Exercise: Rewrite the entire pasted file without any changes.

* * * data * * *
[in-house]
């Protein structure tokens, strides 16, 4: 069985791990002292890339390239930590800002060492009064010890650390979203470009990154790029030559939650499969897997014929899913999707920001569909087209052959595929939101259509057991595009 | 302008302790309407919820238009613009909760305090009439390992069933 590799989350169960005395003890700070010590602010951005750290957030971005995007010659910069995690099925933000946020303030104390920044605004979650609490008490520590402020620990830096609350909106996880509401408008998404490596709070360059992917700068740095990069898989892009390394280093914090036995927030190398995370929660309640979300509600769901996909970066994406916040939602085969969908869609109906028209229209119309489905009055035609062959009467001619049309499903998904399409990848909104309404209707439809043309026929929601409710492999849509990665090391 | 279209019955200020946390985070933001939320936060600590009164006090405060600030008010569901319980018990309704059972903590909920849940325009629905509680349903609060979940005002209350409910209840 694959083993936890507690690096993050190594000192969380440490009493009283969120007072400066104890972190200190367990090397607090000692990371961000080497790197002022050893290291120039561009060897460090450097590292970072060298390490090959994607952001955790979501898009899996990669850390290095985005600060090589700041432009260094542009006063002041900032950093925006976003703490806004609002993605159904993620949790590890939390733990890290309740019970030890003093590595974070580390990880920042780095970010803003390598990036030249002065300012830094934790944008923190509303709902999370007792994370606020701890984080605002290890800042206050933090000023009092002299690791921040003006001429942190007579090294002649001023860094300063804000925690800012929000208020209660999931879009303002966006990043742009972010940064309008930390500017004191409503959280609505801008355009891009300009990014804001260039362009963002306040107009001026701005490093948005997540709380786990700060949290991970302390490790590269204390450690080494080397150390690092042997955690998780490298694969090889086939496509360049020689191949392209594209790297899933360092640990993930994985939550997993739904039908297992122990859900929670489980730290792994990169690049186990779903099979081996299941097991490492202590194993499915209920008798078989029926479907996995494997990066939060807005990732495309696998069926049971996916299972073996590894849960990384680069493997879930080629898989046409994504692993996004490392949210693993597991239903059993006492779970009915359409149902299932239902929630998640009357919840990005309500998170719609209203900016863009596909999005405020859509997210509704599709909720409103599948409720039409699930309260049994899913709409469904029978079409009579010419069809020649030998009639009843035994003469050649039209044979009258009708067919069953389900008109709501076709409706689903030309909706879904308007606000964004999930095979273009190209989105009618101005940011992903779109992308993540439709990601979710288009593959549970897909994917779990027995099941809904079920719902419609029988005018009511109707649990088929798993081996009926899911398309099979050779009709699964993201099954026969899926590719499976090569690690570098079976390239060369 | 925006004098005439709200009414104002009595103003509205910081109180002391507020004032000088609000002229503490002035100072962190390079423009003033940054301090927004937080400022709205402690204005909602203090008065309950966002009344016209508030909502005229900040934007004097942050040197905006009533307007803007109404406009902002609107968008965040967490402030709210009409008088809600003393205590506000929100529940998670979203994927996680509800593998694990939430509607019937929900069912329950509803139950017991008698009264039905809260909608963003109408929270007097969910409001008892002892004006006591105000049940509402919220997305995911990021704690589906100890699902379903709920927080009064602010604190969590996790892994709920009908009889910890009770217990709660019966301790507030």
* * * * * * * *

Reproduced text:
[in-house]
């Protein structure tokens, strides 16, 4: 069985791990002292890339390239930590800002060492009064010890650390979203470009990154790029030559939650499969897997014929899913999707920001569909087209052959595929939101259509057991595009 | 302008302790309407919820238009613009909760305090009439390992069933 590799989350169960005395003890700070010590602010951005750290957030971005995007010659910069995690099925933000946020303030104390920044605004979650609490008490520590402020620990830096609350909106996880509401408008998404490596709070360059992917700068740095990069898989892009390394280093914090036995927030190398995370929660309640979300509600769901996909970066994406916040939602085969969908869609109906028209229209119309489905009055035609062959009467001619049309499903998904399409990848909104309404209707439809043309026929929601409710492999849509990665090391 | 279209019955200020946390985070933001939320936060600590009164006090405060600030008010569901319980018990309704059972903590909920849940325009629905509680349903609060979940005002209350409910209840 694959083993936890507690690096993050190594000192969380440490009493009283969120007072400066104890972190200190367990090397607090000692990371961000080497790197002022050893290291120039561009060897460090450097590292970072060298390490090959994607952001955790979501898009899996990669850390290095985005600060090589700041432009260094542009006063002041900032950093925006976003703490806004609002993605159904993620949790590890939390733990890290309740019970030890003093590595974070580390990880920042780095970010803003390598990036030249002065300012830094934790944008923190509303709902999370007792994370606020701890984080605002290890800042206050933090000023009092002299690791921040003006001429942190007579090294002649001023860094300063804000925690800012929000208020209660999931879009303002966006990043742009972010940064309008930390500017004191409503959280609505801008355009891009300009990014804001260039362009963002306040107009001026701005490093948005997540709380786990700060949290991970302390490790590269204390450690080494080397150390690092042997955690998780490298694969090889086939496509360049020689191949392209594209790297899933360092640990993930994985939550997993739904039908297992122990859900929670489980730290792994990169690049186990779903099979081996299941097991490492202590194993499915209920008798078989029926479907996995494997990066939060807005990732495309696998069926049971996916299972073996590894849960990384680069493997879930080629898989046409994504692993996004490392949210693993597991239903059993006492779970009915359409149902299932239902929630998640009357919840990005309500998170719609209203900016863009596909999005405020859509997210509704599709909720409103599948409720039409699930309260049994899913709409469904029978079409009579010419069809020649030998009639009843035994003469050649039209044979009258009708067919069953389900008109709501076709409706689903030309909706879904308007606000964004999930095979273009190209989105009618101005940011992903779109992308993540439709990601979710288009593959549970897909994917779990027995099941809904079920719902419609029988005018009511109707649990088929798993081996009926899911398309099979050779009709699964993201099954026969899926590719499976090569690690570098079976390239060369 | 925006004098005439709200009414104002009595103003509205910081109180002391507020004032000088609000002229503490002035100072962190390079423009003033940054301090927004937080400022709205402690204005909602203090008065309950966002009344016209508030909502005229900040934007004097942050040197905006009533307007803007109404406009902002609107968008965040967490402030709210009409008088809600003393205590506000929100529940998670979203994927996680509800593998694990939430509607019937929900069912329950509803139950017991008698009264039905809260909608963003109408929270007097969910409001008892002892004006006591105000049940509402919220997305995911990021704690589906100890699902379903709920927080009064602010604190969590996790892994709920009908009889910890009770217990709660019966301790507030």